cctld Use of proper names for Administrative and Technical contacts

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msn

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I consult for a company which manages a portfolio of domains for customers - domains in the UK, China, Germany, Peru, Ireland, India, you name it, including Canada - and for just about all of the various registrations they have a Role Contact Record as the Billing, Administrative and Technical contacts, except Canada.

As an example, the billing contact could look like this:

Billing contact: Renewal Accounts renewal.accounts@thecompanyname.com

Depending upon who is working on a certain day, a different person might be doing the renewals and it is easier for them to have all those messages arrive in one account.

But CIRA demanded we use proper names - the actual name for a designated person - rather than a role name where a message may be handled by one of a number of people. That means we need to use one name, even when that means this person then has to forward the message to the proper one.

So I was peeved to find out that other companies are using role contacts at CIRA without any problem at all:

Registrant name: Universal Properties Corp.

Administrative contact
Name: Domain Librarian
Postal address: 829 Southgate Drive
Guelph ON N1G 4W6 Canada
Phone: 5198357585
Fax:
Email: parkingpartners@upc360.com

Technical contact
Name: Domain Librarian
Postal address: 829 Southgate Drive
Guelph ON N1G 4W6 Canada
Phone: 5198357585
Fax:
Email: parkingpartners@upc360.com


So who is right here? If we could update our contacts like this it would make things much easier.
 

CanSpace

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The official policy is that you must use a proper/real name for the admin and technical contacts. You can certainly specify something like above, but if/when they find out they will demand you change it.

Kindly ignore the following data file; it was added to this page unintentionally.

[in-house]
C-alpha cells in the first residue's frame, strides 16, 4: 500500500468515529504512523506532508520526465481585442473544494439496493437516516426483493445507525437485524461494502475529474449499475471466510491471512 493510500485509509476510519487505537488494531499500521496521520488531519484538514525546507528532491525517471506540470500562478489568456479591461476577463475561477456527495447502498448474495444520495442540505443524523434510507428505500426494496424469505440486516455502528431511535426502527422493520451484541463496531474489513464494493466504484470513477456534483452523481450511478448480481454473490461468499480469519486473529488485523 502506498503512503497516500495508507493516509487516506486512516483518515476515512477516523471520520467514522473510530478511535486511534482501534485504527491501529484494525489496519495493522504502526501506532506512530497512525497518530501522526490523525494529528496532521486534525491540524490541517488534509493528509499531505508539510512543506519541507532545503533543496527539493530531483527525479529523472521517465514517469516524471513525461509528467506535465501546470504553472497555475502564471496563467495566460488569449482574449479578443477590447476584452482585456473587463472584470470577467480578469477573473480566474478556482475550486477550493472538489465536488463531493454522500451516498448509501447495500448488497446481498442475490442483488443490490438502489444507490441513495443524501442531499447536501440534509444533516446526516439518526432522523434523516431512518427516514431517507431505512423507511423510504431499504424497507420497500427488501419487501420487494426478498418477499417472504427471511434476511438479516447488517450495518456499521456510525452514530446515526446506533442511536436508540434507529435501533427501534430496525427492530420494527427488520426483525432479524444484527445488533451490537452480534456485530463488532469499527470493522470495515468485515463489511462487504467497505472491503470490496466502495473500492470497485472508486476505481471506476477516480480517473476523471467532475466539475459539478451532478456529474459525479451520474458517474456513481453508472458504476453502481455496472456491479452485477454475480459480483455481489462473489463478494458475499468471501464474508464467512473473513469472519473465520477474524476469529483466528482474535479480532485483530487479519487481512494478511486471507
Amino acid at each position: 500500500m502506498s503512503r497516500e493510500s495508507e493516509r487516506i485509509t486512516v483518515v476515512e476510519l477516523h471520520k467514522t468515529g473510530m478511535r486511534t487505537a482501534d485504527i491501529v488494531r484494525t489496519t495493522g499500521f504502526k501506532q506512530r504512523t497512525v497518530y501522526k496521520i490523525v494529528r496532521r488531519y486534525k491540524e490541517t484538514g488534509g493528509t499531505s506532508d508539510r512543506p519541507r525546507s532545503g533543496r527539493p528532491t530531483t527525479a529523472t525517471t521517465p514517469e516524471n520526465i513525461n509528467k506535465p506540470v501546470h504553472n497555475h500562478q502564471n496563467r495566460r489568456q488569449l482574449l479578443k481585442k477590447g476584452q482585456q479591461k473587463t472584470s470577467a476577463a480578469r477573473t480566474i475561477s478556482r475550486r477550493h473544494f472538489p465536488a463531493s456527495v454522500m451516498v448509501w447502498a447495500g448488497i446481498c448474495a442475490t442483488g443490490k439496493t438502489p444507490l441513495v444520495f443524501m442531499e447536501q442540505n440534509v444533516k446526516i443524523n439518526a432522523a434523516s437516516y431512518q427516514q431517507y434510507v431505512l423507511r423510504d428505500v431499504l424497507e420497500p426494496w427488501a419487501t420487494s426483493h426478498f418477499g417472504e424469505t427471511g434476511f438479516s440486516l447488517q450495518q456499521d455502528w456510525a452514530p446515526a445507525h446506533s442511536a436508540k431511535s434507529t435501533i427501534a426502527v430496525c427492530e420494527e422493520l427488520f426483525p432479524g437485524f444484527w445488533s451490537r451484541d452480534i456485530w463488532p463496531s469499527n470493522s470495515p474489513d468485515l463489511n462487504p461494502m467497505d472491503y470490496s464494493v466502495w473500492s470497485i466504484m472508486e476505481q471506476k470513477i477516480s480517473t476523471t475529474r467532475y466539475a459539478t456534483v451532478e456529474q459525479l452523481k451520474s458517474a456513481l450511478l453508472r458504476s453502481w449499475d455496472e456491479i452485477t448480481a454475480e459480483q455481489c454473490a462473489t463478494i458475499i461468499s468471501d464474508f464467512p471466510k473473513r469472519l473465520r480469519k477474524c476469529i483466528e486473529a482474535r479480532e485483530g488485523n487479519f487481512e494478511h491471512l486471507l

Maxwell

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I can't speak on CIRA's behalf, but properly titled individuals must be named under the applicable categories of CIRA's whois records.

In cases such as your client's, let's say there are three people in IT who all work part time, and whoever is on duty at a moment when a CIRA related email comes in must oversee the task. We'll call these guys Bob One, Bob Two and Bob Three. Let's assume that out of them, Bob Two is the superior individual.

I would then label the whois record as having Mr. Bob Two as the contact, but set up an email address to the effect of "cirainbox@example.com", which then gets forwarded to bobone@example.com, bobtwo@example.com and bobthree@example.com.

Even though other companies get away with it, that sure doesn't make it OK.
 

Gerry

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So in instances where these "rules" are not applied, what are the consequences?

And who within CIRA has the time or resources to check each registration?

Enormous challenges and time consuming to catch, report, and enforce each instance.
 

msn

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That is an excellent question. I have reported a number of domain name registrations to CIRA where the registration clearly would have to be deleted if it were owned by you, but the big interests seem to slip through.

As to the costs, CIRA is scrambling to find a way to blow through the $14.8 million dollars it has taken in over the last 12 months, and to avoid lowering the wholesale cost of registrations, which really goes against the original concept of having CIRA in the first place, so it has the money, if it was required, but it is not.

Like ICANN, CIRA has a compliance system: if one finds an inaccurate registration or one which is not compliant, you simply go to the form here and fill in the information.

If the person looking at the contact form deems it worthy, it goes to the 'compliance team' and this may be a roadblock too.

A compliance person pushes that down into the relevant registrar, and they go to their registrant with the information request, which then is passed back up the chain. It does not require much effort, but does necessitate the CIRA people being willing to actually follow what is in the registration agreement and enforce its terms.

We are going to submit around 100 such issues to CIRA, having documented the details, and go back over these to find out the results, after which it will become a real topic of interest. :-/

So in instances where these "rules" are not applied, what are the consequences?

And who within CIRA has the time or resources to check each registration?

Enormous challenges and time consuming to catch, report, and enforce each instance.
 

mogtnomr

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I tried the role contact name like "domain administrator" many years ago, but was told by cira (via my registrar) to fix it or lose it...
 

msn

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We saw the same thing, and yet other registrants seem to be able to ignore that for years now.
 
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